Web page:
16 Narrating artfully

Chantelle Warner

Weberzug/Weavers on the March, 1897, Käthe Kollwitz. Collection of The University of Arizona Museum of Art, Tucson; Museum Purchase with funds provided by the Edward J. Gallagher, Jr. Memorial Fund


Intermediate – Advanced


narrative ⧫ past tense ⧫ adjectives ⧫ adverbs ⧫ mood ⧫ setting ⧫ character


This lesson was adapted in part from the Narrative Storyboard and activities created around Käthe Kollwitz’s image Weberzug (Weavers on the March), both developed as part of the Art/Write project. The image is part of a cycle, entitled Der Weberaufstand (The Weavers’ Uprising), which was partly inspired by Georg Hauptmann’s play Die Weber (The Weavers) – a dramatization of the 1844 Silesian weavers’ revolt. At the same time, by depicting her figures in contemporary (post-1850s) clothing styles, she also connects the historical events with current day concerns around workers’ rights in the time of rapid industrialization. This historical context might be incredibly relevant for educators who wish to integrate this lesson into a curriculum about that history or in which Hauptmann’s play is an assigned reading, but the activities are designed to be open enough that a focus on Kollwitz’ or another image could be used to explore the linguistic designs involved in narration. By focusing attention on the events, but also the mood and relationships, the lesson pushes students to consider how storytelling – in image or text – can not communicate a series of events but also evoke feelings, through the use of verbs, adjectives, and adverbs.

The activity was designed to be done in the gallery, but could also be adapted in the classroom by posting images on the walls and creating a makeshift gallery, or even for online teaching, by providing digitally-mediated images.

Learning objectives:

  • Can describe (with support) a story;
  • Can describe or report, what someone experienced, observed, or did with others;
  • Can describe (in simple coherent sentences) experiences, events, hopes and goals.

How is a narrative conveyed in pictures?

By definition, a narrative is dynamic. Something must be done. A narrative consists of a series of events. A picture is static. Right? In this activity, we will reflect on the ways in which dynamic events can be conveyed in a static picture.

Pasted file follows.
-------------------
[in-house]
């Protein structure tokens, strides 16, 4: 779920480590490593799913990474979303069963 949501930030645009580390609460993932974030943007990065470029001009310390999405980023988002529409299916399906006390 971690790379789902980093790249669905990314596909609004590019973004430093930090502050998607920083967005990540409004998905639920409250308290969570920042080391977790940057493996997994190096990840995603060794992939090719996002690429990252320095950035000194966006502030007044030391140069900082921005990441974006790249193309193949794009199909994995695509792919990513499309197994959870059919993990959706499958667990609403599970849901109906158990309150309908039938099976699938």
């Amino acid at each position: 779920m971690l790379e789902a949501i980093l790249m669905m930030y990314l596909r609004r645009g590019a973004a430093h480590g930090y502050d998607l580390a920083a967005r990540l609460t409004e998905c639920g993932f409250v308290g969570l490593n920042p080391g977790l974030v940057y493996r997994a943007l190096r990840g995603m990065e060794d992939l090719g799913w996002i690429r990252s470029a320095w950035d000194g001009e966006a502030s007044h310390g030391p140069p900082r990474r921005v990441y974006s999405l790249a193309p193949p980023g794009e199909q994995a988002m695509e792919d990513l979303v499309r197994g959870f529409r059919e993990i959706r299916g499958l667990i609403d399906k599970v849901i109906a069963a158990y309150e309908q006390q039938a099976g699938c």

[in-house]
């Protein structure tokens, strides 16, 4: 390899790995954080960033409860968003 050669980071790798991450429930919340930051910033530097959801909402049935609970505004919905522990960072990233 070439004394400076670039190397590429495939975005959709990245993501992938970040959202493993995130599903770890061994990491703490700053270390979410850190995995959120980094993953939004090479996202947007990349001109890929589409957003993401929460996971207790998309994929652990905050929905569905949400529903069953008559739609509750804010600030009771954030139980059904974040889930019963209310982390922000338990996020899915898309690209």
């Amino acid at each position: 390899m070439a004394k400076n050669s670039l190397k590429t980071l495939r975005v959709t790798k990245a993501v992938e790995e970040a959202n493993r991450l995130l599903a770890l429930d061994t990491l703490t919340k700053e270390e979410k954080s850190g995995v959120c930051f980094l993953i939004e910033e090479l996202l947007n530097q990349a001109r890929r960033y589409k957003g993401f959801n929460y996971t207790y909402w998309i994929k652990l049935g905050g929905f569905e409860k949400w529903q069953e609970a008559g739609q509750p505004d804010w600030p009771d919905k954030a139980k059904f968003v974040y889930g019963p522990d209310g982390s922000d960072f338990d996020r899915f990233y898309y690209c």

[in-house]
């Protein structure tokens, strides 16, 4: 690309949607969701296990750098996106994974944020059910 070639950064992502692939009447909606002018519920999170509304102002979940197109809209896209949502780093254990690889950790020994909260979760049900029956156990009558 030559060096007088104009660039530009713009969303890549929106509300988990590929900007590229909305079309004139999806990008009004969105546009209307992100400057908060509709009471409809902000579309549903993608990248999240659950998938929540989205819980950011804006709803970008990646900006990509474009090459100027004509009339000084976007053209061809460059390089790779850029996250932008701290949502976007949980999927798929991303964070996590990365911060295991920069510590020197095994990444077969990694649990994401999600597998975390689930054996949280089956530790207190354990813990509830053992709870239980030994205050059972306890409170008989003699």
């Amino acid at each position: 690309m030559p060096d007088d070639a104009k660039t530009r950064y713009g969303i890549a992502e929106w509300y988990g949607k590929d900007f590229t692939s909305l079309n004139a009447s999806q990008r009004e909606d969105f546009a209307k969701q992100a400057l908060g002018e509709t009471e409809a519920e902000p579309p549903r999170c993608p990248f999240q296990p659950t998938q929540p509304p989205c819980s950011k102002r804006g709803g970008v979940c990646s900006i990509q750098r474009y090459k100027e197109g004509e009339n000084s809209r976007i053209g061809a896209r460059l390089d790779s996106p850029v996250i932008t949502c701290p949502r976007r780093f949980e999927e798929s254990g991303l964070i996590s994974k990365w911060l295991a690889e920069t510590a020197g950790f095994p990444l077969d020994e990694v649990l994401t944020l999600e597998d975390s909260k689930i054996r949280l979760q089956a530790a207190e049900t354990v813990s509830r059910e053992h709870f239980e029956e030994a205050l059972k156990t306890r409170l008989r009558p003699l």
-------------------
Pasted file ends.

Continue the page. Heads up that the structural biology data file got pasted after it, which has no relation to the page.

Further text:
Tip: The following questions can be discussed as homework, pair activity or in groups.

  1. How is the tone?
affirmative assertive dismissive critical euphemistic
ironic approving neutral sarcastic e.t.c.
  1. What effect does the picture have on you?
  2. How is the setting? Which words do you need to describe the environment?
  3. Who are the characters? How old are they? Which facial expressions are represented? What are they wearing? How is their posture? What genders do the characters seem to present? Which social class do the characters seem to present?
  4. How do the characters interact with each other?
  5. Which feelings do the characters show? Why do you think so? How is the visual portrayed?
  6. What is happening? How is the visual portrayed?

How is a story composed (in writing)?

Write an appropriate story for the picture. Use your imagination for the tone, the setting, the characters, and the events from the first activity. However, the story needs to include additional characters and events not portrayed in the picture.

Use the storyboard below to organize your story. Insert new lines where necessary.

Picture Narrative moments What is happening? (Answer the questions on the left.)
Begin with the picture. Orientation.



Who? What? When? Where?

Draw what happens next Complication


And what has happened next?

Draw what happens in the end. Resolution


What happened in the end?

Summarize your story in 5-7 sentences.

Same picture, different perspectives?

Compare your story with the stories of your classmates.

Which similarities do you notice? Which differences do you notice?


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Multiliteracies at the Museum: A Resource Book for Language Teachers Copyright © 2022 by Chantelle Warner is licensed under a Creative Commons Attribution 4.0 International License, except where otherwise noted.

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